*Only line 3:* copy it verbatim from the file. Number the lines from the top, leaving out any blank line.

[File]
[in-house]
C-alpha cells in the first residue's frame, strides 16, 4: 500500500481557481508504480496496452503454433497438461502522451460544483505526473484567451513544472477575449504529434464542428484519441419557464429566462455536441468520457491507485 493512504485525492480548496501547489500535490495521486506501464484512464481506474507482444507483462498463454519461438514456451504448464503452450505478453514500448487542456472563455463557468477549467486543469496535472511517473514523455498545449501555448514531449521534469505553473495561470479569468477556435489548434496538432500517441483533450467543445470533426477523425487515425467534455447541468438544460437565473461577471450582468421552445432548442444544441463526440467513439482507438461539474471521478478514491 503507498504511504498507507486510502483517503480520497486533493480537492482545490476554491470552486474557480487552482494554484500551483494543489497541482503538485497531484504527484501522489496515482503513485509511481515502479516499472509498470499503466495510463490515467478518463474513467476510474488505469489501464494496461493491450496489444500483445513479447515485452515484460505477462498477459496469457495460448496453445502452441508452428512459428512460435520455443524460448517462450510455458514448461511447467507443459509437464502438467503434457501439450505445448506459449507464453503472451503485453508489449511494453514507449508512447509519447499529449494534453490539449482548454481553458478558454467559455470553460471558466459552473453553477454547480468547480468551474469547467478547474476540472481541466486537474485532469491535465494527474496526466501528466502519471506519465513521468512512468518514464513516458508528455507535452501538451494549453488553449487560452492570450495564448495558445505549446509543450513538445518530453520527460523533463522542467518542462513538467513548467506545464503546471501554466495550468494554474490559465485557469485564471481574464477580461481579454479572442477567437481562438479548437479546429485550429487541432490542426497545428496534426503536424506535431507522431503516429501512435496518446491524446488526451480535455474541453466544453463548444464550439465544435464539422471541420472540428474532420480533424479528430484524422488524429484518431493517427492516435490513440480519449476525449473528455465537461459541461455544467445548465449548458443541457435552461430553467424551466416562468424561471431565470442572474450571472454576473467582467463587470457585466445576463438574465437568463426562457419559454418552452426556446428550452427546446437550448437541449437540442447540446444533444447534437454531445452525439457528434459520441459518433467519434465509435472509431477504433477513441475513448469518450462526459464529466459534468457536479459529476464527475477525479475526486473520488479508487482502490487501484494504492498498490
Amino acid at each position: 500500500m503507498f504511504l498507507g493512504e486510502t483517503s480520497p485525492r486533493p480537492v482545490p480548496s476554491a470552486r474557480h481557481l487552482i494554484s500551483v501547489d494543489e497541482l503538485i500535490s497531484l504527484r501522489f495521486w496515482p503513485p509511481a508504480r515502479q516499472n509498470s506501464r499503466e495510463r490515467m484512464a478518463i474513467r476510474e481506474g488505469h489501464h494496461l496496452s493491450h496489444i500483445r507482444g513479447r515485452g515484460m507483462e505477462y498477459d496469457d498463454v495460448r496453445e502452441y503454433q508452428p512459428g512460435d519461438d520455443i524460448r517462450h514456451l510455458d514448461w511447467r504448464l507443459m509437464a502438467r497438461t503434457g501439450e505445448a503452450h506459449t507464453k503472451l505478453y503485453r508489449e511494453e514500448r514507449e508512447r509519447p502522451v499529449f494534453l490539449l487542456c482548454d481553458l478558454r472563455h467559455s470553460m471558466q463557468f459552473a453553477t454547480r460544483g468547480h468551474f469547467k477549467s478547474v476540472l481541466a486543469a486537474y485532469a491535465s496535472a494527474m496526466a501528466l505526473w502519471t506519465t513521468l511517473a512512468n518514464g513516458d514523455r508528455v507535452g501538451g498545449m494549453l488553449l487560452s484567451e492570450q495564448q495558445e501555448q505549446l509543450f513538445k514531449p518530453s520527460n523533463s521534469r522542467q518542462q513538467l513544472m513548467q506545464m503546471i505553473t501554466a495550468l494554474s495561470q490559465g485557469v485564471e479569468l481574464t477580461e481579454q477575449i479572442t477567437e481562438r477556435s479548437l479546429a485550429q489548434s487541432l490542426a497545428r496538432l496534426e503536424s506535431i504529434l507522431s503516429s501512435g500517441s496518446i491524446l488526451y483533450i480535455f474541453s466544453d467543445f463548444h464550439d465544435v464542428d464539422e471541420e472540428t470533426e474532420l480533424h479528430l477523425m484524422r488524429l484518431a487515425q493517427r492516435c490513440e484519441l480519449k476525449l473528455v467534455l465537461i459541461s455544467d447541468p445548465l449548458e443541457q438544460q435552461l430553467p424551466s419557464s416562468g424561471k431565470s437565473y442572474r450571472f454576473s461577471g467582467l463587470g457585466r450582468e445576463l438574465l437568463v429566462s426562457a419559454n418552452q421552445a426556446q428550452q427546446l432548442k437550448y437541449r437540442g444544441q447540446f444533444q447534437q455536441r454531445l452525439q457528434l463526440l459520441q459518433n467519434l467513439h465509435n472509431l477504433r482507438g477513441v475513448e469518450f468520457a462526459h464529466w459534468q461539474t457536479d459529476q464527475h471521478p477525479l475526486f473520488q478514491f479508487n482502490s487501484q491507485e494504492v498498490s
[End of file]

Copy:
Amino acid at each position: 500500500m503507498f504511504l498507507g493512504e486510502t483517503s480520497p485525492r486533493p480537492v482545490p480548496s476554491a470552486r474557480h481557481l487552482i494554484s500551483v501547489d494543489e497541482l503538485i500535490s497531484l504527484r501522489f495521486w496515482p503513485p509511481a508504480r515502479q516499472n509498470s506501464r499503466e495510463r490515467m484512464a478518463i474513467r476510474e481506474g488505469h489501464h494496461l496496452s493491450h496489444i500483445r507482444g513479447r515485452g515484460m507483462e505477462y498477459d496469457d498463454v495460448r496453445e502452441y503454433q508452428p512459428g512460435d519461438d520455443i524460448r517462450h514456451l510455458d514448461w511447467r504448464l507443459m509437464a502438467r497438461t503434457g501439450e505445448a503452450h506459449t507464453k503472451l505478453y503485453r508489449e511494453e514500448r514507449e508512447r509519447p502522451v499529449f494534453l490539449l487542456c482548454d481553458l478558454r472563455h467559455s470553460m471558466q463557468f459552473a453553477t454547480r460544483g468547480h468551474f469547467k477549467s478547474v476540472l481541466a486543469a486537474y485532469a491535465s496535472a494527474m496526466a501528466l505526473w502519471t506519465t513521468l511517473a512512468n518514464g513516458d514523455r508528455v507535452g501538451g498545449m494549453l488553449l487560452s484567451e492570450q495564448q495558445e501555448q505549446l509543450f513538445k514531449p518530453s520527460n523533463s521534469r522542467q518542462q513538467l513544472m513548467q506545464m503546471i505553473t501554466a495550468l494554474s495561470q490559465g485557469v485564471e479569468l481574464t477580461e481579454q477575449i479572442t477567437e481562438r477556435s479548437l479546429a485550429q489548434s487541432l490542426a497545428r496538432l496534426e503536424s506535431i504529434l507522431s503516429s501512435g500517441s496518446i491524446l488526451y483533450i480535455f474541453s466544453d467543445f463548444h464550439d465544435v464542428d464539422e471541420e472540428t470533426e474532420l480533424h479528430l477523425m484524422r488524429l484518431a487515425q493517427r492516435c490513440e484519441l480519449k476525449l473528455v467534455l465537461i459541461s455544467d447541468p445548465l449548458e443541457q438544460q435552461l430553467p424551466s419557464s416562468g424561471k431565470s437565473y442572474r450571472f454576473s461577471g467582467l463587470g457585466r450582468e445576463l438574465l437568463v429566462s426562457a419559454n418552452q421552445a426556446q428550452q427546446l432548442k437550448y437541449r437540442g444544441q447540446f444533444q447534437q455536441r454531445l452525439q457528434l463526440l459520441q459518433n467519434l467513439h465509435n472509431l477504433r482507438g477513441v475513448e469518450f468520457a462526459h464529466w459534468q461539474t457536479d459529476q464527475h471521478p477525479l475526486f473520488q478514491f479508487n482502490s487501484q491507485e494504492v498498490s